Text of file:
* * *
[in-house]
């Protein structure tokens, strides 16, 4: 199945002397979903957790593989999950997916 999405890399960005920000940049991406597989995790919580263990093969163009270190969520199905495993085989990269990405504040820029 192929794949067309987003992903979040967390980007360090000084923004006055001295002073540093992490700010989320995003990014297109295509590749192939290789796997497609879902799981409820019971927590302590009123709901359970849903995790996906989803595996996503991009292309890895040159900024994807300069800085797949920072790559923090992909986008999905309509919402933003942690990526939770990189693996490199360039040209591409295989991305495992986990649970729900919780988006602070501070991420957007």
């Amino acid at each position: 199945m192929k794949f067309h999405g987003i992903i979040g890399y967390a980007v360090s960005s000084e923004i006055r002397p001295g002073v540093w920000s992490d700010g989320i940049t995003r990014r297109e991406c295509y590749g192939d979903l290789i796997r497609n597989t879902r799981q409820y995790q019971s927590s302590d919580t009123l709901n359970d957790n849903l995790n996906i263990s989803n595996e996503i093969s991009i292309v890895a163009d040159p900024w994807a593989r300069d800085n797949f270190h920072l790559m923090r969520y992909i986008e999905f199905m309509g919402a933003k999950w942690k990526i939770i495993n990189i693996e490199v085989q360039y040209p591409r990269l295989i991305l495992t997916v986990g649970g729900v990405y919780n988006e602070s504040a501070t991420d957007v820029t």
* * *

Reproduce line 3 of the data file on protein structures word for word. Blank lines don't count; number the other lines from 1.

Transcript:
């Amino acid at each position: 199945m192929k794949f067309h999405g987003i992903i979040g890399y967390a980007v360090s960005s000084e923004i006055r002397p001295g002073v540093w920000s992490d700010g989320i940049t995003r990014r297109e991406c295509y590749g192939d979903l290789i796997r497609n597989t879902r799981q409820y995790q019971s927590s302590d919580t009123l709901n359970d957790n849903l995790n996906i263990s989803n595996e996503i093969s991009i292309v890895a163009d040159p900024w994807a593989r300069d800085n797949f270190h920072l790559m923090r969520y992909i986008e999905f199905m309509g919402a933003k999950w942690k990526i939770i495993n990189i693996e490199v085989q360039y040209p591409r990269l295989i991305l495992t997916v986990g649970g729900v990405y919780n988006e602070s504040a501070t991420d957007v820029t």